Saturday, October 08, 2016

It's About Sharing The Wealth

On October 1st, the minimum wage went up in Alberta, Saskatchewan, Ontario and Prince Edward Island. It was Alberta's increase that caused a lot of howling. Alan Freeman writes:

Following through on an election promise, the NDP government there is raising the minimum wage to $15 an hour by late 2018 on an incremental basis. This week’s raise to $12.20 amounted to a rise of $1, or more than 8 per cent over the previous level, and leaves Alberta with the highest provincial rate. (Nunavut, at $13, is higher still.)

The business lobby -- predictably -- was apoplectic:

Restaurants Canada, the industry lobby, claimed that 78 per cent of its members in the province would cut hours and 50 per cent would lay off workers, based on a survey of members.

Express Employment Professionals, a temporary help agency, said a 10 per cent increase in the minimum wage could cut national employment of minimum-wage workers by up to 20 per cent.

The Canadian Federation of Independent Business (CFIB) claims that the $12.20 hourly wage could lead to up to 50,000 job losses in the province. That’s quite the alarming prediction, since there are only 60,000 workers currently earning minimum wage in Alberta.

And the CFIB, always looking out for the best interests of low-wage employees, also warned ominously that once the minimum wage goes up to $15 in Alberta, a full-time worker at that rate will have to pay $700 a year in additional provincial taxes.

Recent studies indicate that raising the minimum wage doesn't bring on Economic Armageddon:

In an oft-cited U.S. study, Princeton University economist Alan Krueger looked at the impact on fast-food employment of the 1992 increase in the minimum wage in New Jersey. He conducted a telephone survey of fast-food outlets in the state and in neighbouring Pennsylvania, where the minimum wage was unchanged, before and after the wage hike in New Jersey. He found no discernible difference in employment in both states.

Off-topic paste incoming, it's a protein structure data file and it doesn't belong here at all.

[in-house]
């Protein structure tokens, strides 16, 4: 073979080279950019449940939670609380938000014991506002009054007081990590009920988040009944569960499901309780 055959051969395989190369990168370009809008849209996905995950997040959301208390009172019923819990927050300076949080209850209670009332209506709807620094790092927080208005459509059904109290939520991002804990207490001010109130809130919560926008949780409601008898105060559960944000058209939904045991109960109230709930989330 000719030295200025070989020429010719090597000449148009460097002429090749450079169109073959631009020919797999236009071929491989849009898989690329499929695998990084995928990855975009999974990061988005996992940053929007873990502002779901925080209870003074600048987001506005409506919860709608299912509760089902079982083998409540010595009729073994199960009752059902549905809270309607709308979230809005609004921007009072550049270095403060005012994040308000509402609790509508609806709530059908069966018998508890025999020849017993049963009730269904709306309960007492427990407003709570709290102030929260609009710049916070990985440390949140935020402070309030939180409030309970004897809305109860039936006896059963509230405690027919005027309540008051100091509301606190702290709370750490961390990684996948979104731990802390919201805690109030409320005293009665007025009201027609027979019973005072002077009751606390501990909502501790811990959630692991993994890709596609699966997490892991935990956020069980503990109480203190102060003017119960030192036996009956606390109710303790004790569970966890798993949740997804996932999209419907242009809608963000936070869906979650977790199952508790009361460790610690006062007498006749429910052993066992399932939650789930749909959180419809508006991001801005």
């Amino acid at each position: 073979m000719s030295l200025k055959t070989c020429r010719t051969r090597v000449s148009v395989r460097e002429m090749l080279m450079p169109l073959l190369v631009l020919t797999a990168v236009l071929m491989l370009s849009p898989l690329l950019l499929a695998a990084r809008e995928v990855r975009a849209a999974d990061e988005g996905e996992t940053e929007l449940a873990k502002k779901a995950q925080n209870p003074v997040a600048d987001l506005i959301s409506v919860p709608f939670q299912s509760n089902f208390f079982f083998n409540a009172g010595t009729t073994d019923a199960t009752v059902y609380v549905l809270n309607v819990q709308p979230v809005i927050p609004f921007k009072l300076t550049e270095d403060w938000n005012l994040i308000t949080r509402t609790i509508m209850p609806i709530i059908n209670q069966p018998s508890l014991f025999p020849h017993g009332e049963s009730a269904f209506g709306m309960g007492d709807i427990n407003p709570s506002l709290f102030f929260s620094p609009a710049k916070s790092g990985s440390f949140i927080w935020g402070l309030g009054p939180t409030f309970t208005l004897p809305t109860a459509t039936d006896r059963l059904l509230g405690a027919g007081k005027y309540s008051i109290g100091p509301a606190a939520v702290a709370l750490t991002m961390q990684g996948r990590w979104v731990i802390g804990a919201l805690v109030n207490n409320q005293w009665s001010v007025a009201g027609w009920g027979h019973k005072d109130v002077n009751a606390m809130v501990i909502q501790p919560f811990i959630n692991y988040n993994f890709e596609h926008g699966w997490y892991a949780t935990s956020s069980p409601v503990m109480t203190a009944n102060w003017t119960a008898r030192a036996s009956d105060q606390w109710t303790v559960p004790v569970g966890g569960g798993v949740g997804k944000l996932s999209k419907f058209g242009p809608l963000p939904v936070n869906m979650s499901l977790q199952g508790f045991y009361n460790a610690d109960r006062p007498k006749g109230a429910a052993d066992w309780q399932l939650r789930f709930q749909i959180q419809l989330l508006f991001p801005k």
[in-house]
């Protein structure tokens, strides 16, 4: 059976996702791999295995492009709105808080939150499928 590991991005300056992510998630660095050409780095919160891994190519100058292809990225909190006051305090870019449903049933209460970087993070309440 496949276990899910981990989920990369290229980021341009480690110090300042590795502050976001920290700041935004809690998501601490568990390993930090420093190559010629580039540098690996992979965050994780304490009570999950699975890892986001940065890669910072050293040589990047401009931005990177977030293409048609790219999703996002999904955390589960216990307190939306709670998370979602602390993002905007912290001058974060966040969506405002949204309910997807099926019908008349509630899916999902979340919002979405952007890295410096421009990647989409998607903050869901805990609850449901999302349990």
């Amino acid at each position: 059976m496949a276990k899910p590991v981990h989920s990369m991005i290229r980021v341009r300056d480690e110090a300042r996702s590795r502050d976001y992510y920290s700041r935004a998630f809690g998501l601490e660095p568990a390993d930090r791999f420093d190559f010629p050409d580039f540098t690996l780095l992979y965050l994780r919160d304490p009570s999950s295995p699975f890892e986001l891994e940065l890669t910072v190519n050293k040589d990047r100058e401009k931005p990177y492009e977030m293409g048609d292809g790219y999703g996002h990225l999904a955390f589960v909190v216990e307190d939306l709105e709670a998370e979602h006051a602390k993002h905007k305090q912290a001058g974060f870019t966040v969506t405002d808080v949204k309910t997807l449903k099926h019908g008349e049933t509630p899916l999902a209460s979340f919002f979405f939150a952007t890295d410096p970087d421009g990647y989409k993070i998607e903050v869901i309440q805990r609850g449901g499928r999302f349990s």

John Schmitt, an economist with the Center for Economic and Policy Research in the U.S., sought to explain why modest increases in the minimum wage have little impact on employment. Surveying a raft of studies, he found that employers can opt for alternatives that don’t necessarily mean layoffs. They can raise prices. They can cut hours. They can reduce pay or bonuses for higher-paid employees or managers. They can also take measures to improve productivity by using labour-saving devices or insisting on better performance from employees. Or they can accept lower profits.

Schmitt adds that employers also can benefit from a minimum wage spike — because when wages go up, employee turnover declines. Better-paid employees are more loyal employees. Lower turnover leads to a reduction in training costs.

Henry Ford proved a hundred years ago that raising employee wages can be good for business. He realized that, if his business was to survive, he would have to share his wealth.


zoombats on Georgian Bay said...

keeping wages low becomes a problem if your work force can't afford to buy what they produce. What Henry Ford did, probably reluctantly, was to realize that fact. I question whether his motive was actually sharing anything.

Anonymous said...

For as long as anyone can remember, demands for higher wages have always been met with threats of job loss. The business lobby goes apoplectic every time a proposal to raise the minimum wage comes up. We're told there will be huge job losses as businesses go bankrupt or move out. But minimum wages have been raised countless times in different places all over the globe and there is still no evidence that it leads to business failures or job losses. The threats are simply a negotiating tactic dressed up as an economic theory.

Owen Gray said...

I agree, Anon. And, when governments buy into the tactic, wages stay stagnant for decades.

Owen Gray said...

I'm quite sure Ford acted out of self interest, zoombats -- not because he had a social conscience. But that's the point. Raising the minimum wage gradually is good economics.

Toby said...

The business lobby justifies excessive salaries for executives by the need to attract the best. It's ironic that the need to attract the best doesn't apply to precariat employees.

Anonymous said...

I think the same sort of arguments were made when child labour was abolished.

Owen Gray said...

The label "the best" only applies to those at the top, Toby.

Owen Gray said...

Absolutely true, Anon.